By Pter Grier, writer of The Christian Science Monitor
The Christian Science Monitor
THE incident of the mattress-cover inspection is one of William Hickman Jr.'s vivid memories of his freshman "plebe" year at the United States Military Academy.
Lulled by fatigue or familiarity, he forgot his station in life and accidentally addressed a sophomore by the slang for second-year cadet, "yearling." He might as well have slapped a general on the back and called him "buckaroo."
"They gave me two minutes to tear apart my bed, take all the laces out of all of my shoes and all my clothes off their hangers, stuff them in my mattress cover, and present them for inspection," sighs cadet Hickman, now a junior.
The many buttons on cadet uniforms made this particularly frenzied. Still, he got off easy. Only a few years ago the "they" of his story, the upperclass enforcers of a barracks culture as old as the Long Gray Line, had far worse hazing methods at their disposal.
Petty humiliations such as forced funny walks or the use of condiments as cosmetics are no longer officially allowed.
"The quote we always hear is `in the Old Corps...,' " Hickman says.
Welcome to the New World West Point.
Cadets still stand in company formation before morning and noon meals and chant that most ancient and famous of their battle cries, "Beat Navy." They stride fast and straight between buildings, as if dragged by ropes, and snap off "Sir!" even to disheveled passing journalists.
But behind the granite of tradition, vast changes are taking place. Exchange cadets from Poland, Bulgaria, and other ex-Soviet satellites now train alongside Americans. Environmental engineering is the most popular major or field of study for current seniors.
The Class of 1994 is the first whose entire West Point experience occurred after the fall of the Berlin Wall. It is also the first to graduate after four years under the new Four-Class program, designed to lessen the brutal hazing that characterized the plebe's lot for 150 years.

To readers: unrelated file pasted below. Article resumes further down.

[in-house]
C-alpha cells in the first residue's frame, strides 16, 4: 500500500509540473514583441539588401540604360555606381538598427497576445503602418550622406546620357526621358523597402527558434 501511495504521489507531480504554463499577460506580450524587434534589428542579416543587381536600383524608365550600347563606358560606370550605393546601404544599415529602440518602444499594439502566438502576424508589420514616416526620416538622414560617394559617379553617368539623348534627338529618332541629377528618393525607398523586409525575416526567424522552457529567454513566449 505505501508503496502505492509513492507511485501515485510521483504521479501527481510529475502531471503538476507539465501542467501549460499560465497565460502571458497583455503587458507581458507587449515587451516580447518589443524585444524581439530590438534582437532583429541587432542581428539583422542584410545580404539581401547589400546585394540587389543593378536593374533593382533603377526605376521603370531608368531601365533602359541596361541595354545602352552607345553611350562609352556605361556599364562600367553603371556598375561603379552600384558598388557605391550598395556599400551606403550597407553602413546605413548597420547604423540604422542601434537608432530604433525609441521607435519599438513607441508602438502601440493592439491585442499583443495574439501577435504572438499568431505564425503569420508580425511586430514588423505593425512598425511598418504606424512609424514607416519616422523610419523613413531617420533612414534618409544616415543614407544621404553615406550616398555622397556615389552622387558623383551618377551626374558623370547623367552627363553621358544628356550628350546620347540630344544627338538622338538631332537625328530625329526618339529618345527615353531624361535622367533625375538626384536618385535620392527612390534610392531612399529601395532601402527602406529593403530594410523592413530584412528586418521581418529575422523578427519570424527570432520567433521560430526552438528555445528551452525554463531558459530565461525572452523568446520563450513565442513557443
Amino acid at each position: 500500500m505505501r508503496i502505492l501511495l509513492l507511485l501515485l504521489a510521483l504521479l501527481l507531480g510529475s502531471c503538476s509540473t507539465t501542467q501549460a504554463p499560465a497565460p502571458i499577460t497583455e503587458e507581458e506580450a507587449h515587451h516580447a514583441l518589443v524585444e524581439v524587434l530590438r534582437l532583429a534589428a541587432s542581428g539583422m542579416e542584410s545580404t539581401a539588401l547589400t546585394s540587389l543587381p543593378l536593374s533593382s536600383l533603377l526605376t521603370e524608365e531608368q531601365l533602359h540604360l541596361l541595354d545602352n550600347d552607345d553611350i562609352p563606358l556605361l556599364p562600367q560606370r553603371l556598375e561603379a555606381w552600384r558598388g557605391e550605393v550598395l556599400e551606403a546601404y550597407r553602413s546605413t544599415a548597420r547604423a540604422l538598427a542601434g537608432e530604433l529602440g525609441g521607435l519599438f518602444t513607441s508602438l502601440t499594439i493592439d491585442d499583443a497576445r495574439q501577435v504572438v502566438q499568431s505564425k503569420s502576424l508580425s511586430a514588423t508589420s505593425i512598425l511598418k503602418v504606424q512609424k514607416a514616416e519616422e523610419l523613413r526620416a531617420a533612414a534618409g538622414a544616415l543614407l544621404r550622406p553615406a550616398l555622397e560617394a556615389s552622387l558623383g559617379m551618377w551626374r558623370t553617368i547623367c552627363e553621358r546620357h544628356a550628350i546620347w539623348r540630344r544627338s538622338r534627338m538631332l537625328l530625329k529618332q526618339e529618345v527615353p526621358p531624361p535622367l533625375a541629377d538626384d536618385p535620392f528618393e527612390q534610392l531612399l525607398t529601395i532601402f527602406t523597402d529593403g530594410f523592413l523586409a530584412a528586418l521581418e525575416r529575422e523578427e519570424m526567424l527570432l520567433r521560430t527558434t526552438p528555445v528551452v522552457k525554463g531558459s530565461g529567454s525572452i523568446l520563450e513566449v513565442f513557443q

Has West Point gone soft? Some die-hards think so. "We are still fighting the vestiges of the old system," says Col. H. Steven Hammond, director of West Point's Office of Leader Development Integration.
The presence of the past is everywhere at the US Military Academy, after all. There is the memory of famous graduates - Lee and Grant, MacArthur and Eisenhower, and more lately H. Norman Schwarzkopf.
There are the gothic battlement buildings, which seem to rise straight from New York bedrock. There is the setting itself, an "S" curve on the Hudson River that George Washington considered one of the most strategic spots in the original American states.
Every effort is made to produce cadets who feel part of something larger than themselves. Without that bond, few 18-year-olds would willingly submit to a life where malls become a distant memory and the head of the physical education department is called "Master of the Sword."
Cadets at the United States Military Academy learn fast that they have entered a world many of their friends back home consider weirdly spartan. Senior Megan Baerman recalls recounting academy adventures to her high school crowd - tales of "pinging" (walking very fast) when she wasn't supposed to, and the punishment that ensued, and so on. They looked at her as if she were telling them bad sorority anecdotes from the 1950s.
"They think it's so sad," she says. Controversial separateness
Ever since West Point was founded in 1802, the separateness of life here has at times been controversial. Academy critics have periodically complained that elite military schools do not fit easily into a democratic form of government.
Within the Army, many of the officers commissioned through Reserve Officers Training Corps (ROTC) have long suspected that the 25 percent or so of the officer corps that consists of West Point graduates is a self-preservation society. …